Lord Phillips joins regions debate
WORDSWORTH said of love, “distance lends enchantment to the view”, but in politics it's the reverse. Modern disenchantment derives most from centralisation of powers, not just from town to county, county to region and region to London, but from London to Brussels.
By Lord Phillips of Sudbury
WORDSWORTH said of love, “distance lends enchantment to the view”, but in politics it's the reverse.
Modern disenchantment derives most from centralisation of powers, not just from town to county, county to region and region to London, but from London to Brussels. Nearly everyone feels bereft of political influence. Look, right now, at how people feel about hospital closures, or the proposed abolition of the Suffolk Constabulary.
You may also want to watch:
That's dangerous, because disconnectedness easily becomes resentment. To work, democracy needs the allegiance of its citizenry. But, although Labour has a big overall majority, it is only supported by one in four of the electorate. Yet they legislate like absolute monarchs - 13,000 to 14,000 pages of new statute law every year - as if new laws alone solved problems.
Eight active years in the House of Lords have confirmed one thing. Democracy really does need to be bottom up. Today it's mostly top down. We no longer have government 'of the people, by the people and for the people' but government of the people by professional politicians for the metropolitan elite.
- 1 MoD warns about late-night Apache training
- 2 Couple to bring 'family feel' to Sudbury pub
- 3 US jets to practice flypast over Suffolk this morning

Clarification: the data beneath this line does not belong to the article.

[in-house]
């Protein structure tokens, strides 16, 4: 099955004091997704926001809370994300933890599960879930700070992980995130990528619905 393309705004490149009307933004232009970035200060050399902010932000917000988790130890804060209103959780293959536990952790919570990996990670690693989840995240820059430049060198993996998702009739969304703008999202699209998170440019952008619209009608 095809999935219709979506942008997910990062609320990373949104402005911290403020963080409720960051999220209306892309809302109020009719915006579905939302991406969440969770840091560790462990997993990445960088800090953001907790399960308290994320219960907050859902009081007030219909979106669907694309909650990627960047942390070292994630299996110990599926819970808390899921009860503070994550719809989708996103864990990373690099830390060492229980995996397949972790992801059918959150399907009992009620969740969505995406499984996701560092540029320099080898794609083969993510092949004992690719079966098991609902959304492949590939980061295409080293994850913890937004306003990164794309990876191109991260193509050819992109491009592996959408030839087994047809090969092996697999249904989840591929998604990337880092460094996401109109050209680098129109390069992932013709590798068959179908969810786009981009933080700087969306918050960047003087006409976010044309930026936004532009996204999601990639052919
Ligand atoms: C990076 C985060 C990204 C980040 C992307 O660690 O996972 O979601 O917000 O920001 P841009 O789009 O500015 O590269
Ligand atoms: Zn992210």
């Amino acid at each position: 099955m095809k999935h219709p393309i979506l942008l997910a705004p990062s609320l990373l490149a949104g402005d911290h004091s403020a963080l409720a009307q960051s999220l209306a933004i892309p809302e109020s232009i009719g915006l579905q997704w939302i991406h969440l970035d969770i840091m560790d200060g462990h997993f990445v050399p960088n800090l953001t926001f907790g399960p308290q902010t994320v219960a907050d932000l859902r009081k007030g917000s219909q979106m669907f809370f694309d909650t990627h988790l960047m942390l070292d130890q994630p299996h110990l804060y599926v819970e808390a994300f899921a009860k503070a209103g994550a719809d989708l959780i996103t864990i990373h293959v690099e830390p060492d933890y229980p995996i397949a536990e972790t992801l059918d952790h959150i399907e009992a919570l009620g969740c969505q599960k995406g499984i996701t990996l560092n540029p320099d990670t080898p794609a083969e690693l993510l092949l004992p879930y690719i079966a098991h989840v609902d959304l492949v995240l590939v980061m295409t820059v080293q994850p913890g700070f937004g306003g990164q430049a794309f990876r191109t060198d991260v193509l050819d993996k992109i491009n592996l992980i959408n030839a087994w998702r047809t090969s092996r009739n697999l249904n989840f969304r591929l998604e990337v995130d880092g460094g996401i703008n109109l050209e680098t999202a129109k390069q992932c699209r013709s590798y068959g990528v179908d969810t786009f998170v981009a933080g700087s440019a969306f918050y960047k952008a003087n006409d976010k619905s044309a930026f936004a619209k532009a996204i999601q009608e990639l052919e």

- 4 Covid vaccine boosters now available at walk in sessions
- 5 Suffolk man admits owning more than 25,000 indecent images of children
- 6 Man dies after being struck by lorry near A12
- 7 New fishmonger shop opens in Suffolk market town
- 8 'Anywhere I can help I will' - Peter Reid joins Town in consultancy role
- 9 Tribute to Kaine, 24, at estate's new underpass mural
- 10 Former policeman to appear in court accused of rape
Perhaps that's hard. We are still blessed with largely uncorrupt politics, and MPs and peers who are overwhelmingly decent and well intentioned. But I am convinced that we must urgently decentralise and localise powers as far as practical.
We must kill the suffocating managerialism which now dominates government. We must challenge “big is best” and the assumption that larger units ensure economies of scale, rationalisation, consistency and so on. We must look at proposals for change with down-to-earth eyes and not permit its exponents to compare the worst of what we have with assumptions of the best about what is being foisted on us.
There is another iron law. Distance of government creates bureaucratic complexity and problems of implementation. A bird in the local hand is worth several in the Whitehall bush.
The 'blue sky' planners of Whitehall, with no hands-on knowledge of that which they are (yet again) reforming, do their theoretical best, but those on the ground usually know better.
As it is, 20 plus years of reform - of endless diktats, circulars, audits and reviews - have led to ever increasing demoralisation. If you doubt me, ask health and education professionals.
The Suffolk I grew up in was vastly more autonomous than that of today. Until we return power from London to our market towns and counties we will not attract back into local politics enough of the natural leaders of our communities. That's vital. In the process we must accept that that will mean differences in services and their delivery. If that is the price of a revitalisation of civic life, it's well worth paying, and will in any case encourage experiment and emulation.
The latest talk, of effectively abolishing County Councils, is but the latest Whitehall farce. Counties are deeply etched into our history and, invaluably in an increasingly loyalty-free culture, people really do identify with them.
No country is more beholden unto its democracy than ours, and now is the time for every man and woman to come to its aid. Like charity, it starts at home.
Lord Phillips is Chancellor of Essex University, a former Liberal Democrat parliamentary candidate and sits in the House of Lords on the Liberal Democrat benches.